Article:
In 2015, the American College of Physicians officially endorsed telemedicine — that is, providing health care services to a patient who is not in the same location as the provider. Nonetheless, many healthcare providers continued to rely on in-person visits for nearly all of their patients, with occasional phone follow-ups. When the pandemic hit, it induced the birth of telemedicine as a widespread practice.
When I spoke with doctors and other healthcare providers about the change, I heard two main reactions: 1) a degree of surprise that telemedicine was working well for patients; and 2) a comment like “we were still willing to do this, but what changed was the insurance was willing to pay it back.” It is of course not surprising that insurance reimbursement rules determine the manner and type of health care provided, but it is always worth remembering.
Evidence on telemedicine is now available. Kathleen Fear, Carly Hochreiter, abd Michael J. Hasselberg describe some findings from the University of Rochester Medical Center in “Busting Three Myths About the Impact of Telemedicine Parity” (NEJM Catalyst, October 2022, vol. 3, #10, need subscription or library to access). The U-Rochester Medical Center is a good size: six full-service hospitals and nine urgent care centers, as well as various specialty care hospitals and a network of primary care providers. Before the pandemic, they served about two million outpatient visits a year.
During the pandemic, telemedicine at U-Rochester has gone from virtually nothing to 80% of patient contact, and now appears to have stabilized at around 20%.
Here’s how the authors summarize the experience:
Three convictions — that telemedicine will reduce access for the most vulnerable patients; that reimbursement parity will encourage the overuse of telemedicine; and that telemedicine is an inefficient way to care for patients – have for years formed the backbone of opposition to the widespread adoption of telemedicine. However, during the Covid-19 pandemic, institutions quickly turned to large-scale telemedicine. Given this rapid evolution, the University of Rochester Medical Center (URMC) had a natural opportunity to test the assumptions that shaped previous discussions. Using data collected at this large academic medical center, UR Health Lab explored whether vulnerable patients were less likely to access telemedicine care than other patients; whether providers have increased virtual visit volumes at the expense of in-person visits; and whether care delivered via telemedicine was of lower quality or had unintended negative costs or consequences for patients. The analysis showed that there is no support for these three common notions on telemedicine.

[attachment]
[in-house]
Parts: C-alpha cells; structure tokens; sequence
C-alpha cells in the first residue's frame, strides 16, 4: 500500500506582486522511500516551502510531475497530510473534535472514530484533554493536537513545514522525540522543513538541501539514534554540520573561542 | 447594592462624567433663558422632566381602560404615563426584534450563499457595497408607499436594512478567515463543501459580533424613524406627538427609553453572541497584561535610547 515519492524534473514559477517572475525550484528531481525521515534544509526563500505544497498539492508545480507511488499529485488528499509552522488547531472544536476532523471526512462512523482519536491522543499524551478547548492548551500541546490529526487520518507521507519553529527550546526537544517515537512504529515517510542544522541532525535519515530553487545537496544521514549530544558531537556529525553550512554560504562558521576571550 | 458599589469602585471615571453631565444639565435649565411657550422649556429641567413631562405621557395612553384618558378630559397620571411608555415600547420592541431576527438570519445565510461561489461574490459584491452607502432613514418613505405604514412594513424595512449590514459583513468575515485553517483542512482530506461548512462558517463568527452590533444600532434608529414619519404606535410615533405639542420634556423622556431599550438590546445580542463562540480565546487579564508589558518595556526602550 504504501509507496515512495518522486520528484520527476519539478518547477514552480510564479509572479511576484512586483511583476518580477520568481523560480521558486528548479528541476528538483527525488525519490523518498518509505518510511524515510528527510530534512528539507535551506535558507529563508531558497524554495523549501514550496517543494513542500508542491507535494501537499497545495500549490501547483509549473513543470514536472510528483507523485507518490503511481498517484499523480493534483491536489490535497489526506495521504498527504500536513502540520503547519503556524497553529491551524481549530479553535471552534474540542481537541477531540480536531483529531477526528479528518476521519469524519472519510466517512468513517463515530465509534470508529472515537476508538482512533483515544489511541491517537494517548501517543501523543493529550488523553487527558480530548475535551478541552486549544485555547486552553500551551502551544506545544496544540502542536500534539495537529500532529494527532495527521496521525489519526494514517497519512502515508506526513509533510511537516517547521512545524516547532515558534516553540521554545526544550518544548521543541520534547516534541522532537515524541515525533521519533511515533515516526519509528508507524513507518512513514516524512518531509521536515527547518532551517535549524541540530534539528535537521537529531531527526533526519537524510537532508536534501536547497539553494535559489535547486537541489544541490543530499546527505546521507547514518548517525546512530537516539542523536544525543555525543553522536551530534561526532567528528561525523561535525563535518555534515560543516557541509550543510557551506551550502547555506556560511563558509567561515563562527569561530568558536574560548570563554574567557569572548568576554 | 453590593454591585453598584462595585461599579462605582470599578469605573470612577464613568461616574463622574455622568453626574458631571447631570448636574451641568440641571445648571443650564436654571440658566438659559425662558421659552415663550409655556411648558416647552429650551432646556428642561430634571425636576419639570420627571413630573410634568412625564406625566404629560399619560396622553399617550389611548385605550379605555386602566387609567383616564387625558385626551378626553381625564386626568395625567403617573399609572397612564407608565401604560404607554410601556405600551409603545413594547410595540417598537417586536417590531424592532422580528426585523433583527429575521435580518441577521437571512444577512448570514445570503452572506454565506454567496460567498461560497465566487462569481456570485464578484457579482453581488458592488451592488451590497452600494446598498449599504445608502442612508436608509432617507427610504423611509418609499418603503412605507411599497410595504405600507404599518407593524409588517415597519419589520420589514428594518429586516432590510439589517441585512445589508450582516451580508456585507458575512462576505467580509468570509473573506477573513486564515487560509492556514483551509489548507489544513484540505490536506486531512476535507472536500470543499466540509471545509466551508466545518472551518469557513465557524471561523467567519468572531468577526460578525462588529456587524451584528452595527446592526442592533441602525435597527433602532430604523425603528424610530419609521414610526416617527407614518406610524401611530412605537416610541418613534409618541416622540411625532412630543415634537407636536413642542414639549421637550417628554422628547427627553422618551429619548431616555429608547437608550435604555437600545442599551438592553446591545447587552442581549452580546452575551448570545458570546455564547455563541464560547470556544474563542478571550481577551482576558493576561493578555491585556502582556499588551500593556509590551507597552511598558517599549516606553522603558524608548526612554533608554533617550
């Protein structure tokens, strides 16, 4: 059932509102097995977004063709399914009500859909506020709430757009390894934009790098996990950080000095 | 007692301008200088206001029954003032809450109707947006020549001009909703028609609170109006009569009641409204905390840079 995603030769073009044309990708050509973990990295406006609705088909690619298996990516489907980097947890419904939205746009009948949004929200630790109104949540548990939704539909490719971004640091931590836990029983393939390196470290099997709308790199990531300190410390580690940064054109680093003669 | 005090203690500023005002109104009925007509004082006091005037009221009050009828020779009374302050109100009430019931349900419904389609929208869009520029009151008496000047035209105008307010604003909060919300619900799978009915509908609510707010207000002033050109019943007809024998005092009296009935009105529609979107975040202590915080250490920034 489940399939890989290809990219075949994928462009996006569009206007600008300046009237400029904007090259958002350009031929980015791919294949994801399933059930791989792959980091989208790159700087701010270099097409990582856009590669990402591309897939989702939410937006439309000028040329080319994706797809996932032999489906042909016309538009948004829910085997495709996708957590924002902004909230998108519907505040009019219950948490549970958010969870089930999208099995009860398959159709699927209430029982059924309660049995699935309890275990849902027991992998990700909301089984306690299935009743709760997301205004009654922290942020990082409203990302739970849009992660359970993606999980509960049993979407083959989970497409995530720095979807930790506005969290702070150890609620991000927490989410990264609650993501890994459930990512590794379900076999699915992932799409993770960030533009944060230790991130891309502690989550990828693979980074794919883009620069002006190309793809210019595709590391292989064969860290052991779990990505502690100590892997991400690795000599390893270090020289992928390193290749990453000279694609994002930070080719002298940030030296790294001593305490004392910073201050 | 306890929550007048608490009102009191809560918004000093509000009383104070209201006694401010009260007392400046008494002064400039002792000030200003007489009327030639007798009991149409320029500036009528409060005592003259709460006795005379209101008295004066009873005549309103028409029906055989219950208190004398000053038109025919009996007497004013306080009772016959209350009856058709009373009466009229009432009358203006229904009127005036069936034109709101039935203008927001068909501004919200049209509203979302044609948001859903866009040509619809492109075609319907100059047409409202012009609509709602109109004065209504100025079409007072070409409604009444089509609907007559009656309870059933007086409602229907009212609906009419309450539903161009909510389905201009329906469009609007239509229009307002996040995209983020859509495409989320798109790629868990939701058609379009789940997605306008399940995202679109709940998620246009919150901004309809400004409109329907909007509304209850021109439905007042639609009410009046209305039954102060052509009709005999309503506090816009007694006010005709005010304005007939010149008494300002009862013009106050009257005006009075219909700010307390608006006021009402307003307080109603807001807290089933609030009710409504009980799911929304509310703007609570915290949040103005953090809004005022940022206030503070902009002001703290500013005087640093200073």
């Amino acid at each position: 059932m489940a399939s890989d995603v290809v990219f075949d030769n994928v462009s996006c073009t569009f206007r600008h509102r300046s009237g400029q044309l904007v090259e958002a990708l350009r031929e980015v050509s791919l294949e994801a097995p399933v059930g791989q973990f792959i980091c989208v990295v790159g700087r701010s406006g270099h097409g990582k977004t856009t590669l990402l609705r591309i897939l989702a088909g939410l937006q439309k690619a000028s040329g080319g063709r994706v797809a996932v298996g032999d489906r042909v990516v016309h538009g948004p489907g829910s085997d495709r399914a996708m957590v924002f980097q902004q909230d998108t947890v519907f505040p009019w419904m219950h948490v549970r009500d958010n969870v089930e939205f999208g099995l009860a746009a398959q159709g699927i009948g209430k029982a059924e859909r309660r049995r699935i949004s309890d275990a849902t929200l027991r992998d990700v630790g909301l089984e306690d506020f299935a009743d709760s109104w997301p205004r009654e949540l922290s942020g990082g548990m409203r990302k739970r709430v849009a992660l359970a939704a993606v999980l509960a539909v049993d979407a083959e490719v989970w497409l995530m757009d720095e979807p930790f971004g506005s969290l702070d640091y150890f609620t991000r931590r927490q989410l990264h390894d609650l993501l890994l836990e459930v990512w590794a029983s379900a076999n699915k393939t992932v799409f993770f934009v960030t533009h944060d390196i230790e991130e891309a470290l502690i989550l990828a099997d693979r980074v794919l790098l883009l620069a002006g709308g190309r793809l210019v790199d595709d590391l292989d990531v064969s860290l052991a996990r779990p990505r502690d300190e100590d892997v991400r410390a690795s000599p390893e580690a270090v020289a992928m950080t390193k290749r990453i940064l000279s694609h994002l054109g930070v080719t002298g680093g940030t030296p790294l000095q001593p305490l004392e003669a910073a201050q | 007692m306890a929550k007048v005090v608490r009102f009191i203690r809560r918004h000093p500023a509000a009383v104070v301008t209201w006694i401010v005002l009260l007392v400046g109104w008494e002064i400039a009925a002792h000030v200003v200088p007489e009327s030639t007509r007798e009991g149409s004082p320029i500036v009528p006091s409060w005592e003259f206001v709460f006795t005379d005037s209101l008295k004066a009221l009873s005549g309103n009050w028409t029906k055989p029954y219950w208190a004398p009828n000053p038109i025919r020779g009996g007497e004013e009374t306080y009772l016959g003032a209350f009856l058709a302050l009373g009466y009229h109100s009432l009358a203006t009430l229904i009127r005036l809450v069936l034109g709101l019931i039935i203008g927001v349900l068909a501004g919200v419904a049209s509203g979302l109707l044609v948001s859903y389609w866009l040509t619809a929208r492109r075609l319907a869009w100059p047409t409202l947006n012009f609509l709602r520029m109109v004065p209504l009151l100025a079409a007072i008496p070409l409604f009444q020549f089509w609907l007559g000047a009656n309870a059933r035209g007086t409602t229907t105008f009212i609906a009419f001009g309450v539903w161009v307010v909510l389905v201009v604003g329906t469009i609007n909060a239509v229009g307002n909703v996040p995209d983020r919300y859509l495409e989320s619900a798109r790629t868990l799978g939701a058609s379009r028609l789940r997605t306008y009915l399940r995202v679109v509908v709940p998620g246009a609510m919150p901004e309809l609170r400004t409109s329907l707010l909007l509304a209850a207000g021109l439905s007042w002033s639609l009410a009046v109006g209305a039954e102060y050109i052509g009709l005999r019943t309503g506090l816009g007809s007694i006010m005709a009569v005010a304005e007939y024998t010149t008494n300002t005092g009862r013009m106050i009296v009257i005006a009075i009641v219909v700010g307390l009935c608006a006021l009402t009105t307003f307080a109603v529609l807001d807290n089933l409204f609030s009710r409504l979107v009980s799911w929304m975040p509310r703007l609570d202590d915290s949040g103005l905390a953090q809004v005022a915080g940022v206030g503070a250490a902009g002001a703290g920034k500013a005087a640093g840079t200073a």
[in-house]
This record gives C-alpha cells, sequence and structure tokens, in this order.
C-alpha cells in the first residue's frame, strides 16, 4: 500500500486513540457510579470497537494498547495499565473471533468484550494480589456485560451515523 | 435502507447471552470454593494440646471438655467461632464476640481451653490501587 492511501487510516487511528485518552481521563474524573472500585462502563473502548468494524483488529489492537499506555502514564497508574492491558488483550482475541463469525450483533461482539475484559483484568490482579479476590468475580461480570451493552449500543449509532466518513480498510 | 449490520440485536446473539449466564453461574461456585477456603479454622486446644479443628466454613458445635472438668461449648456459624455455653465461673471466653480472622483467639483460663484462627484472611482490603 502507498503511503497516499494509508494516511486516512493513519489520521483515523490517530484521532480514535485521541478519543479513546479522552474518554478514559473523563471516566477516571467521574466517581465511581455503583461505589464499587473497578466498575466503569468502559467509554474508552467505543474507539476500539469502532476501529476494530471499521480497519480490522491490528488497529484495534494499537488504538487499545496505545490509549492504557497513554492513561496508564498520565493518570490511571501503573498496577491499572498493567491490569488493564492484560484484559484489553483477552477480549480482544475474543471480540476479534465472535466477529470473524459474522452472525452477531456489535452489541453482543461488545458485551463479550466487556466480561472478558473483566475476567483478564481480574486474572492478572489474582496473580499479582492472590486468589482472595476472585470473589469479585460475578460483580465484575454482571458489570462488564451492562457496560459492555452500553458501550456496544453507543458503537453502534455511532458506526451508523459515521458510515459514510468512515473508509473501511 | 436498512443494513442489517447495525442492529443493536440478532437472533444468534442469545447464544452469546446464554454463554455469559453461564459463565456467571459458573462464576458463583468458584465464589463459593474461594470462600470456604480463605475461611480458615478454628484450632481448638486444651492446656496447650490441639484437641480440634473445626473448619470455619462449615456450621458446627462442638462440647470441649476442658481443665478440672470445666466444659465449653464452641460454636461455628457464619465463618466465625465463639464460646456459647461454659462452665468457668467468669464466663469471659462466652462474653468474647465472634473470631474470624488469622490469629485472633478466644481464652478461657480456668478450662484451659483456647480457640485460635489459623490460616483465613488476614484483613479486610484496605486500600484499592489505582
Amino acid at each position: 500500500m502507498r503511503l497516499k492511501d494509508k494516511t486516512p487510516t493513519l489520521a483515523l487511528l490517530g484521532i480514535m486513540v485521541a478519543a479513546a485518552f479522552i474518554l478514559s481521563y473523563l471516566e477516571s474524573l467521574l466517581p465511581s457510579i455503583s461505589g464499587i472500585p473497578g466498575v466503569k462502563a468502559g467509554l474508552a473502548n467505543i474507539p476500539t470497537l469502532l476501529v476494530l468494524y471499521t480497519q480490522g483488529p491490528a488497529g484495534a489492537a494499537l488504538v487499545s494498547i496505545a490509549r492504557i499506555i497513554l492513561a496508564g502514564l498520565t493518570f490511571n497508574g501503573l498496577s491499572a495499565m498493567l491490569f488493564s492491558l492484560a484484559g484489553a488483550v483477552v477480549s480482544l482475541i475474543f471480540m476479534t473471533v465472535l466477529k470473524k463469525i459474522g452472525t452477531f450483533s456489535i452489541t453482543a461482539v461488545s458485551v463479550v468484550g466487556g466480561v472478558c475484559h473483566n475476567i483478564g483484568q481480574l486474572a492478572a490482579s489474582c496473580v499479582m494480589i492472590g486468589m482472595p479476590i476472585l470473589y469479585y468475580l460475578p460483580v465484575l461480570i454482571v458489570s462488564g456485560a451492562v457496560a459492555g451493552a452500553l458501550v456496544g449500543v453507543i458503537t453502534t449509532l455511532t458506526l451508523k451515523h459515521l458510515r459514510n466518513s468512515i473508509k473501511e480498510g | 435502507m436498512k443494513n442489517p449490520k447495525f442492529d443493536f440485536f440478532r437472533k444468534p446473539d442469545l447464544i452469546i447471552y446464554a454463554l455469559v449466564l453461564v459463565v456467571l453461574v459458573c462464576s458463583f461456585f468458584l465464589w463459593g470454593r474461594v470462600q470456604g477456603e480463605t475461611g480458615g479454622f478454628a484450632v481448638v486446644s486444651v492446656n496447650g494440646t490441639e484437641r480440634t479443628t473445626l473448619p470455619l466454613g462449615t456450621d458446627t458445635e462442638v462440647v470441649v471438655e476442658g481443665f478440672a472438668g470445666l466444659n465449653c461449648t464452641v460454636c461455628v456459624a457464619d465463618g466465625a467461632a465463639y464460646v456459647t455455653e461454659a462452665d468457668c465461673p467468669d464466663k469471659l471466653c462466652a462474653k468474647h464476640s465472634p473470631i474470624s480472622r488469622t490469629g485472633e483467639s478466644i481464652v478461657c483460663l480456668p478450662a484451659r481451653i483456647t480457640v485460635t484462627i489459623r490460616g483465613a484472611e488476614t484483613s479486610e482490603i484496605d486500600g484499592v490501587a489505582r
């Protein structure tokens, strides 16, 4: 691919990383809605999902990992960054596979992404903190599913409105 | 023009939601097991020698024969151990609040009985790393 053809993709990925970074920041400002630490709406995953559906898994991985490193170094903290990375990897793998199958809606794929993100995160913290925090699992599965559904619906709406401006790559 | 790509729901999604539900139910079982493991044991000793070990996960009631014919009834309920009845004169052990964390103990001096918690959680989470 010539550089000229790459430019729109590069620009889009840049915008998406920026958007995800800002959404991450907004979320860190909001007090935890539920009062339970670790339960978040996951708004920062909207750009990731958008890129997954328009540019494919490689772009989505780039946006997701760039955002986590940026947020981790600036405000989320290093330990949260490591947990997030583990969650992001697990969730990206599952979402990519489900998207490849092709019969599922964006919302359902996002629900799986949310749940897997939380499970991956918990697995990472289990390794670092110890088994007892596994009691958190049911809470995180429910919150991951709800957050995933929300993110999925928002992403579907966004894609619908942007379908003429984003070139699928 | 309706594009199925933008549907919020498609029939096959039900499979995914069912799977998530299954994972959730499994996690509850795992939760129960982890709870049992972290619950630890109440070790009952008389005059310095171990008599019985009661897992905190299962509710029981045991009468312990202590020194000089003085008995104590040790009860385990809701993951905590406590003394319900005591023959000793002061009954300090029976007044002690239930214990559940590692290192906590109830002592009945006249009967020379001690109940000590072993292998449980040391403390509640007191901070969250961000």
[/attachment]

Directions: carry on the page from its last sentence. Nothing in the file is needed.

At URMC, the most vulnerable patients had the greatest use of telemedicine; not only did they complete a disproportionate share of telemedicine visits, but they also did so with lower no-show and cancellation rates. It is clear that at URMC, telemedicine is making medical care more accessible to patients who have already encountered significant barriers to care. Above all, this access does not come at the expense of efficiency. Vendors do not order excessive amounts of additional tests to compensate for virtual visit limitations. Patients don’t end up in the ER or hospital because their needs aren’t met during a telemedicine visit, nor do they end up requiring additional in-person follow-up visits to complete their telemedicine visit. telemedecine. As the pandemic continues to slow, payers may begin to resist long-term telemedicine coverage based on previous assumptions. However, URMC’s experience shows that telemedicine is an essential tool to fill gaps in care for the most vulnerable patient populations without reducing the quality of care provided or increasing costs in the short or long term. .
The authors are careful to point out that a substantial part of health care must be delivered in person – a point with which it would be hard to disagree. But this evidence also strongly suggests that telemedicine was significantly underutilized before the pandemic. This raises broader questions about whether there are other reasons why healthcare delivery is stuck in its tracks, unwilling or unable to adopt promising innovations in a timely manner.